Let’s turn to Slide 11. Net sales from Synthetic Rubber of $124 million increased 20% versus prior year, driven primarily by higher SSBR and ESBR volumes as well as from the pass-through of raw material costs. Fourth quarter volumes were a record for Synthetic Rubber due to the strong demand from performance tire manufacturers. Adjusted EBITDA of $29 million was $8 million above prior year, driven by higher volumes. Adjusted EBITDA was above guidance mainly due to favorable raw material timing net of an unfavorable price lag. Our Synthetic Rubber business generally carries significantly more inventory in terms of days in comparison to the contractual price lag. Therefore in an increasing raw material environment, we would expect the positive impact of raw material timing to more than offset the negative impact from price lag.
Now turning to Slide 12, Performance Plastics net sales of $166 million was 8% below prior year, driven by lower sales volume to the consumer electronics market in Asia as well as the divestiture of the business in Latin America. Adjusted EBITDA of $32 million was $2 million above prior year and in line with guidance due to lower fixed costs. Performance Plastics generally operates with a two-month price lag. So in an increasing feedstock environment, the negative impact of price lag should be greater than the positive impact of raw material timing.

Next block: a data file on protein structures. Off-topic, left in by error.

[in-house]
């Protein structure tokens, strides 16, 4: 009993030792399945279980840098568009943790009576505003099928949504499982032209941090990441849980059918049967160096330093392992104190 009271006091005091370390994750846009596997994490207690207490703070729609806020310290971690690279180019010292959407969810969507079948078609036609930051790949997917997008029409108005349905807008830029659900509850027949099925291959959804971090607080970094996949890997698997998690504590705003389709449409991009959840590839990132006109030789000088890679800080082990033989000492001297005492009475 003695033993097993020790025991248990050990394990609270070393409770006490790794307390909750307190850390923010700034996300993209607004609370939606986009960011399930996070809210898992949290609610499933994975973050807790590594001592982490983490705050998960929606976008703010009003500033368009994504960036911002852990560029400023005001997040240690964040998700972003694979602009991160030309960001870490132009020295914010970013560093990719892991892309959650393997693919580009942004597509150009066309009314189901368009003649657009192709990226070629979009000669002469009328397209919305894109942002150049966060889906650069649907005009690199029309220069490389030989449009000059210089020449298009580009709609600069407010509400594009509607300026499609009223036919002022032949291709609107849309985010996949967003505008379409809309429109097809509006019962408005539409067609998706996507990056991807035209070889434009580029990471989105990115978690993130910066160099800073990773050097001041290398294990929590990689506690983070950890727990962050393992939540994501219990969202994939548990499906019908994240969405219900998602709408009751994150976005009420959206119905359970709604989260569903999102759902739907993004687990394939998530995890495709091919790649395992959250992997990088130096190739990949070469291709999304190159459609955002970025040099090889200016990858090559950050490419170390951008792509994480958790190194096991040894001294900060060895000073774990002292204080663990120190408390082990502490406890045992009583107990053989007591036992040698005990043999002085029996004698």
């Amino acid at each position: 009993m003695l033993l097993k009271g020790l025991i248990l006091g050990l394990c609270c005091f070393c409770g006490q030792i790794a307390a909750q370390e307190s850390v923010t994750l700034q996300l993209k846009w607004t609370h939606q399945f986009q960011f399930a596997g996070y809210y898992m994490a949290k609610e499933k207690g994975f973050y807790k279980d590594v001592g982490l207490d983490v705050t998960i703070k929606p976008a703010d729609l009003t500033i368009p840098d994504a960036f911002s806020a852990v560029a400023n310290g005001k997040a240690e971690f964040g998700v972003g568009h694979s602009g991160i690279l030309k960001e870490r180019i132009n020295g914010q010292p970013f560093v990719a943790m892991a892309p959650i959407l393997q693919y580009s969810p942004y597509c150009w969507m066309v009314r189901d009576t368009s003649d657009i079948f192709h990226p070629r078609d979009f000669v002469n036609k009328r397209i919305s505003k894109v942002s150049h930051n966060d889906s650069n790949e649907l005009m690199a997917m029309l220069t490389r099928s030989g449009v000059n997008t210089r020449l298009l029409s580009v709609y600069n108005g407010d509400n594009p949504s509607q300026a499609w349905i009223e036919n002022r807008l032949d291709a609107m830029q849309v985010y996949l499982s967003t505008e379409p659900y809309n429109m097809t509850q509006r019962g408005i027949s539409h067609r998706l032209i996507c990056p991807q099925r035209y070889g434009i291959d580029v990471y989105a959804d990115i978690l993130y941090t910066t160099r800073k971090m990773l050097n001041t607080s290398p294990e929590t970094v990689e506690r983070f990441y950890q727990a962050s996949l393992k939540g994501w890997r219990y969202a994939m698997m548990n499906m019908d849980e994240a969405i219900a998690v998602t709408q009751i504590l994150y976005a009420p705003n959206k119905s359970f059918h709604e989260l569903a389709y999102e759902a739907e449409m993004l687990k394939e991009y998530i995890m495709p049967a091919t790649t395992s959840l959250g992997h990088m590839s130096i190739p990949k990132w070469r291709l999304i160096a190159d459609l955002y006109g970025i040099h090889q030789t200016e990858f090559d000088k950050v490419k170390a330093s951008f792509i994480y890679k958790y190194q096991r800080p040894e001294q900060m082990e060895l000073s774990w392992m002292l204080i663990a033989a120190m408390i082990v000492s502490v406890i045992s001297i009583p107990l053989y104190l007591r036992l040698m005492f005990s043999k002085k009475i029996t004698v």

Moving to Slide 13, Basic Plastics net sales was $323 million, slightly below prior year. Adjusted EBITDA of $33 million was $4 million below prior year, driven by lower polycarbonate and polystyrene margins as well as lower Europe polystyrene sales volume. Several industry outages in the prior year had a favorable impact on volume and margin in that period. These items were partially offset by favorable raw material timing.
Turning to Slide 14, Feedstocks adjusted EBITDA in the fourth quarter was $14 million, $11 million above prior year, driven by favorable raw material timing and by better margins late in the quarter due to several unplanned outages. Americas Styrenics also benefited from these outages in the fourth quarter. There have since been a number of additional planned and unplanned outages that we will talk about more later in the call.